NBA Monday Morning Shootaround: Kobe Bryant, Linsanity and More

Roy BurtonContributor IMay 14, 2012

LOS ANGELES, CA - MAY 12:  Kobe Bryant #24 of the Los Angeles Lakers reacts late in the fourth quarter while taking on the Denver Nuggets in Game Seven of the Western Conference Quarterfinals in the 2012 NBA Playoffs on May 12, 2012 at Staples Center in Los Angeles, California. NOTE TO USER: User expressly acknowledges and agrees that, by downloading and or using this photograph, User is consenting to the terms and conditions of the Getty Images License Agreement.  (Photo by Harry How/Getty Images)
Harry How/Getty Images

Welcome to the "Monday Morning Shootaround," Bleacher Report's recap of the weekend that was in the NBA. In this week's edition of the MMS, we'll get you caught up on the latest playoff action, show you the strangest technical foul that you'll ever see and tell you exactly where Kobe Bryant's greatness comes from.


The Opening Tip

* LeBron James scored 32 points and grabbed 15 rebounds Sunday to lead the Miami Heat to a 95-86 win over the Indiana Pacers in the opening game of their Eastern Conference semifinal series.

The Pacers controlled the contest for the first two quarters, but were powerless to stop James and Dwyane Wade after intermission. Wade and James combined for 42 of Miami's 53 second-half points and were forced to carry the load after Chris Bosh suffered a lower abdominal injury in the second quarter. Bosh's status for Game 2 is in question pending the results of an MRI.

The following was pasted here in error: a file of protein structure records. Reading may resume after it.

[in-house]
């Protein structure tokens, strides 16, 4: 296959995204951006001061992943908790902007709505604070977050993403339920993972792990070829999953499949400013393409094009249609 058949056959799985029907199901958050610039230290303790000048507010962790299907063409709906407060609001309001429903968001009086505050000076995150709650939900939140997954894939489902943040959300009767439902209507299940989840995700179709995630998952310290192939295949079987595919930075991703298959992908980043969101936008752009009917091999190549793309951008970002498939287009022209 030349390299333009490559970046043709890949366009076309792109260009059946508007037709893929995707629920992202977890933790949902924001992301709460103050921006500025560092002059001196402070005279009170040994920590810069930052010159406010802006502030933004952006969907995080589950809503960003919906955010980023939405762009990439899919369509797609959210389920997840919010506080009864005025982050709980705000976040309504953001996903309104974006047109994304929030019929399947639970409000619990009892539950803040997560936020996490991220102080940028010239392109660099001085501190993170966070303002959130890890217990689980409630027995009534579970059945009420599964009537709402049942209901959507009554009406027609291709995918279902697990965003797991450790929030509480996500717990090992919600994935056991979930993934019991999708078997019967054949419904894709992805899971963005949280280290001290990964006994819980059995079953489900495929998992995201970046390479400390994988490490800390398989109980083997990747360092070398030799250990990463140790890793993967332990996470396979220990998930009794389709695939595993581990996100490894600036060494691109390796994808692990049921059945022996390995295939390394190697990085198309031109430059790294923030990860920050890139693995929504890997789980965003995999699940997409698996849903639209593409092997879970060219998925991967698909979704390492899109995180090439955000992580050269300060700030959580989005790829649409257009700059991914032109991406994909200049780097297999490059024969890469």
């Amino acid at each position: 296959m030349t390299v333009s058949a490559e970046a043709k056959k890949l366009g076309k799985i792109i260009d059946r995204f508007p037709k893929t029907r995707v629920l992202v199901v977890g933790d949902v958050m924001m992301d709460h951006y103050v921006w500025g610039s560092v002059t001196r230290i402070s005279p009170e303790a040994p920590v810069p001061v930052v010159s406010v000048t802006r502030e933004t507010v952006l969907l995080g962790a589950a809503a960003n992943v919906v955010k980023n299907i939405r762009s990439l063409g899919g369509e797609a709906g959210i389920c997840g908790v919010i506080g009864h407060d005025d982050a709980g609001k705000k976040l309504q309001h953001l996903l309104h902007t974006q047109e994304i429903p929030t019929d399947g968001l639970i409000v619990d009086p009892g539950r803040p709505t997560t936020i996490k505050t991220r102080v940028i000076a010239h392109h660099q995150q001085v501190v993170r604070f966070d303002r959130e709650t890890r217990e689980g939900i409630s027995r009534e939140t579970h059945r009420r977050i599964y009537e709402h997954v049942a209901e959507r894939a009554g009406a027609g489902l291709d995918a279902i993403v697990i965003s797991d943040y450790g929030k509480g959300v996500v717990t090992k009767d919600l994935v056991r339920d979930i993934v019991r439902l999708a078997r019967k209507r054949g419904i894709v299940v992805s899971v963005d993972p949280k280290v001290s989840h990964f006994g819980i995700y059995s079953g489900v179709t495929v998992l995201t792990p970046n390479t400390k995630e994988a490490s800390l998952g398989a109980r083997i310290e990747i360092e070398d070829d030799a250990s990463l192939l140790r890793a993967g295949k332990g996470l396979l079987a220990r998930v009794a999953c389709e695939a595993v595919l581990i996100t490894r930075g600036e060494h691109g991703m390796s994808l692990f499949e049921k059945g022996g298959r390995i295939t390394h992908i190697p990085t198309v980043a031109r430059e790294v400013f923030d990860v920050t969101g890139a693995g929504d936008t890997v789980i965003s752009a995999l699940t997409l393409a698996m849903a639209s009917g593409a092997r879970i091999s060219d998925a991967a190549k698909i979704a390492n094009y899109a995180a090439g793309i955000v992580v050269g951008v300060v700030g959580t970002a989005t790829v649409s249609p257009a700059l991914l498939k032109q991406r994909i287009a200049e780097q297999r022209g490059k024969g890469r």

* The Los Angeles Clippers captured just their third playoff series in the past 41 years with an 82-72 victory over the Memphis Grizzlies on Sunday. Chris Paul paced the Clippers with 19 points, but the 41 points chipped in by the LA bench was the difference in the double-digit win.

At the start of the fourth quarter, Clippers head coach Vinny Del Negro went with an unconventional lineup that included Eric Bledsoe, Nick Young, Mo Williams, Kenyon Martin and Reggie Evans. In less than six minutes, the Clippers' reserves turned a one-point deficit into a 10-point lead and effectively put the game out of reach.

* Inexperience. It's the only word to describe how the Philadelphia 76ers lost Game 1 of their Eastern Conference semifinals series against the Boston Celtics on Saturday.